and you are done. I have not exploited all the phase space in this case as one should consider that Smilga’s choice is not unique and things get worse as the gauge group is taken more complex. For SU(3) things are really horrible as one has to explore a very large phase space and the product of the structure constants of the group does not admit a simple expression. So, I reduced myself to write down a few lines of code both in C and matlab working out such a product of structure constants. My PC worked fine for me and obtained a lot of results. As said above Smilga’s choice is not unique and one can have a huge number of choices increasing the number of structure constants of the group. So, e.g. the following Smilga’s choice is good for SU(3) leaving you with the right ‘t Hooft coupling in the mapped scalar field
This Smilga’s choice gives a multiplicative overall factor 2 to the scalar field action. Smilga’s choice for SU(2) will leave a factor -3. Of course, these factors will depend on the gauge group but one can ask a couple of mathematical questions that are worth exploring. Firstly, whatever Smilga’s choice one takes that grants the correct ‘t Hooft coupling in the Lagrangian of the scalar field, is the overall factor always the same? Better, does a Smilga’s choice exist that grants for any SU(N) group the same overall factor equal in absolute value to the number as happens to SU(2)? These results would extend the understanding of the existence of the mapping to a stunning level taking into account that already for SU(3) the number of configurations is really overwhelming.
Concluding, we just remark the essential points to be taken into account for a choice to be a proper Smilga’s choice: 1) The proper Lagrangian of a quartic massless scalar field should be reproduced multiplicated with an overall factor (negative or positive is not important). 2) The coupling of the scalar field must be the ‘t Hooft coupling for a Yang-Mills theory with a SU(N) gauge group and coupling constant .
Update: Found! After I have extended the search space with my C program, I was able to obtain a set of proper Smilga’s choices for SU(3). These behave exactly as for SU(2). Here is an example
This gives an overall factor and the proper ‘t Hooft coupling with the same signs in the Lagrangian of the scalar field as seen for the SU(2) case, that is one has in the end the following mapped Lagrangian
and things are done! We are left we an interesting mathematical question: As the gauge group is changed the number of proper Smilga’s choices increases vastly. What should be the meaning of such a large number? What kind of symmetry is hidden behind this?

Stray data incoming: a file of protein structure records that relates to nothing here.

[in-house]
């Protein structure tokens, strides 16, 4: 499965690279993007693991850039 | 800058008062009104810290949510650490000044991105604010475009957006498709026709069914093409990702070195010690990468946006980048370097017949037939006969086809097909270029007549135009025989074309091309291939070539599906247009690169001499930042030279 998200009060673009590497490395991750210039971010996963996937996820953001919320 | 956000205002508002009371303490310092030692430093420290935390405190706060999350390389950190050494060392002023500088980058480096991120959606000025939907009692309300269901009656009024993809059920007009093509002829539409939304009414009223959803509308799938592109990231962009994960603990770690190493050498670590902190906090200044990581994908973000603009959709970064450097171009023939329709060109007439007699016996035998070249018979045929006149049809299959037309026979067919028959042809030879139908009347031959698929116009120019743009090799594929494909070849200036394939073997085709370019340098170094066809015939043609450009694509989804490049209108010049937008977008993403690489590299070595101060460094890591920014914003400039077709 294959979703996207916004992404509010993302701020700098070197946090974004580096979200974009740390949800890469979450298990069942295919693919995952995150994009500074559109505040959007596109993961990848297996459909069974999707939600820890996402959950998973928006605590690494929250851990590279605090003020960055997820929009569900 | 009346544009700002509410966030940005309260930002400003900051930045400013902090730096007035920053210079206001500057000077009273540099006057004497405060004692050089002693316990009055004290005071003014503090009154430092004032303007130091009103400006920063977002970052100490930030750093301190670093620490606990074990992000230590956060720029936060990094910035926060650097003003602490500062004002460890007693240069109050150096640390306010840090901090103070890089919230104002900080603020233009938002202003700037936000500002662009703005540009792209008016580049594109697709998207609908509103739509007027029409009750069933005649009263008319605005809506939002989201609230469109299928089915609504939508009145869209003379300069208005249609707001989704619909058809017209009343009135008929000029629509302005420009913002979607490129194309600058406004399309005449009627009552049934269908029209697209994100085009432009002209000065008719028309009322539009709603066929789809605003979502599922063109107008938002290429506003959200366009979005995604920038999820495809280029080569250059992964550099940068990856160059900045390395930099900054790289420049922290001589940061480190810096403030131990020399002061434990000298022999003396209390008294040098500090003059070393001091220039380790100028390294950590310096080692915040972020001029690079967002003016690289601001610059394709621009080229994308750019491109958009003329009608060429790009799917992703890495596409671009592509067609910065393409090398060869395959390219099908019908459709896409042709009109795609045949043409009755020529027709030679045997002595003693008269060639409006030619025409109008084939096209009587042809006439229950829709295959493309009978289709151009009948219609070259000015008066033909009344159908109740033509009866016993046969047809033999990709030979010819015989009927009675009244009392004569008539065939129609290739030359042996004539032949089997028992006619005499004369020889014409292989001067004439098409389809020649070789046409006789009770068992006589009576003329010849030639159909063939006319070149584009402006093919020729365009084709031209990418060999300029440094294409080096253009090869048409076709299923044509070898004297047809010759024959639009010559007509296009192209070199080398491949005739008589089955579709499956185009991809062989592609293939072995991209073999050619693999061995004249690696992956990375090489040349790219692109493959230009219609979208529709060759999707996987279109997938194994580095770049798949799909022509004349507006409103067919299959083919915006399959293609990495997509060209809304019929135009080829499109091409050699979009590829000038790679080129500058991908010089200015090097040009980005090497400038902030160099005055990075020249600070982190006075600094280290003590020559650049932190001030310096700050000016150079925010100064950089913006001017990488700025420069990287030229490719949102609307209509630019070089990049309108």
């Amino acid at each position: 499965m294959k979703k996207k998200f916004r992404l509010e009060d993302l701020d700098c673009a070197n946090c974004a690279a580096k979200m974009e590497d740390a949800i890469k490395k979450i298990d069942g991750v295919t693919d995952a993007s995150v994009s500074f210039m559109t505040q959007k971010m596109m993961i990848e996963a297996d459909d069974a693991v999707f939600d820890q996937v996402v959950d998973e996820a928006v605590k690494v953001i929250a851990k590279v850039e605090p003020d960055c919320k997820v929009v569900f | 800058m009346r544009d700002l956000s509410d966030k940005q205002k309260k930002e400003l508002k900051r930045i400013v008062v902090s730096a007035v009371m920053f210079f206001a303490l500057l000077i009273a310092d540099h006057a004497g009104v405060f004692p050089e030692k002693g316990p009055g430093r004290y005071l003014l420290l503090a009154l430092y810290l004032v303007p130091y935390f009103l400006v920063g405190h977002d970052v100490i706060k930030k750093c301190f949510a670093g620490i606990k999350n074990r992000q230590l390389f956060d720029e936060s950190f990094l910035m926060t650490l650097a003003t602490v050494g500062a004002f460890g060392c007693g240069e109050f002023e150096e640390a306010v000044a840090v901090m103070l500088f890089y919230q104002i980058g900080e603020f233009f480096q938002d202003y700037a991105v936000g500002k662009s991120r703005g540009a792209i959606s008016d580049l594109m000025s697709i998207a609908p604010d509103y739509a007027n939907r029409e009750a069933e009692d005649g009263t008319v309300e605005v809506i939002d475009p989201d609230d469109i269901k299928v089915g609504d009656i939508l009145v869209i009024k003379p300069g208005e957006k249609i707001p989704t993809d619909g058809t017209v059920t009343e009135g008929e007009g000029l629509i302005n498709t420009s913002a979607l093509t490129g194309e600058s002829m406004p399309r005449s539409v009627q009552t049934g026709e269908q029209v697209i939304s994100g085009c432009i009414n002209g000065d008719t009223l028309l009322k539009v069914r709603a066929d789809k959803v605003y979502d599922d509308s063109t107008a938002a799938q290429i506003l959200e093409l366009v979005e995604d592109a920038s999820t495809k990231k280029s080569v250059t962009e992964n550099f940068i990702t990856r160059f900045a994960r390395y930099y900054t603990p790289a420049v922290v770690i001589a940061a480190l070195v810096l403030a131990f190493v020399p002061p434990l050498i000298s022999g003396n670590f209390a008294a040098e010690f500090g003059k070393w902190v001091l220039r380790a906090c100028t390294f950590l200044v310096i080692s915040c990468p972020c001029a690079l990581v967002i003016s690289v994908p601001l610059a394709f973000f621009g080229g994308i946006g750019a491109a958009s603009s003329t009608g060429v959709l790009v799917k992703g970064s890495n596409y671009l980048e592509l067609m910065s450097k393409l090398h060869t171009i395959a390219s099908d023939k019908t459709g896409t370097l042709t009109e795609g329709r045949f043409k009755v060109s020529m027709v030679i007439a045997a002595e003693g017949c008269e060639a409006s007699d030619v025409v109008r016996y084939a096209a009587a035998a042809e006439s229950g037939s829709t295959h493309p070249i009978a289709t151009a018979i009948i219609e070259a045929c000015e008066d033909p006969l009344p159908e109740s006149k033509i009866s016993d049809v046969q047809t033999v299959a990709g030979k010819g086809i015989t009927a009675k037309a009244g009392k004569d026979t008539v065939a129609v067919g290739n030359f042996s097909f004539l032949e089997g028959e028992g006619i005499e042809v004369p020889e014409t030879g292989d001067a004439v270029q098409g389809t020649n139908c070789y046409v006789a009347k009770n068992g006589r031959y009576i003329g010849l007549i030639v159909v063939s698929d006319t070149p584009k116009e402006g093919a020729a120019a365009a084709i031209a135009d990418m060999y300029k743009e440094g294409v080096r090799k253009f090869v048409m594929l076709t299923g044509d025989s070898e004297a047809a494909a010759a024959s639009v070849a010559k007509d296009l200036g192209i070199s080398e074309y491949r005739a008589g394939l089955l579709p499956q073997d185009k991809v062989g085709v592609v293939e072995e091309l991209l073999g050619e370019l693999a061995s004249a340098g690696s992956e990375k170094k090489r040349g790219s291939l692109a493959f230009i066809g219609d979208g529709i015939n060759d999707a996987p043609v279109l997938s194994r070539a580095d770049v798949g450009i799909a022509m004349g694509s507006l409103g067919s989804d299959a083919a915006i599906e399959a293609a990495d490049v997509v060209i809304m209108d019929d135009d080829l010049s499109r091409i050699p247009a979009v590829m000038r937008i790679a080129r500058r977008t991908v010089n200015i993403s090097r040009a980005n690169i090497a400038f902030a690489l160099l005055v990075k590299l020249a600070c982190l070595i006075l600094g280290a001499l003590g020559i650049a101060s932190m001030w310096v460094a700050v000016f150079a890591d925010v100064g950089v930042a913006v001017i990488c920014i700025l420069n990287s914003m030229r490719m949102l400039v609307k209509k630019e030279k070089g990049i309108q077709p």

These days I am closed at home due to the effects of flu. When such bad symptoms started to relax I was able to think about physics again. So, reading the daily from arxiv today I have uncovered a truly inspiring paper from Antal Jakovac a and Daniel Nogradi (see here). This paper treats a very interesting problem about quark-gluon plasma. This state was observed at RHIC at Brookhaven. Successful hydrodynamical models permit to obtain values of physical quantities, like shear viscosity, that could be in principle computed from QCD. The importance of shear viscosity relies on the existence of an important prediction from AdS/CFT symmetry claiming that the ratio between this quantity and entropy density can be at least . If this lower bound would be proved true we will get an important experimental verification for AdS/CFT conjecture.
Jakovac and Nogradi exploit the computation of this ratio for SU(N) Yang-Mills theory. Their approach is quite successful as their able to show that the value they obtain is still consistent with the lower bound as they have serious difficulties to evaluate the error. But what really matters here is the procedure these authors adopt to reach their aim making this a quite simple alley to pursuit when the solution of Yang-Mills theory in infrared is acquired. The central point is again the gluon propagator. These authors assume simply the very existence of a mass gap taking for the propagator something like in Euclidean time. Of course, is the glueball mass. This is a too simplified assumption as we know that the gluon propagator is somewhat more complicated and a full spectrum of glueballs does exist that can contribute to this computation (see my post and my paper).
So, I spent my day to extend the computations of these authors to a more realistic gluon propagator. Indeed, with my gluon propagator there is no need of one-loop computations as the identity at 0-loop does not hold true anymore for a non-trivial spectrum and one has immediately an expression for the shear viscosity. I hope to give some more results in the near future.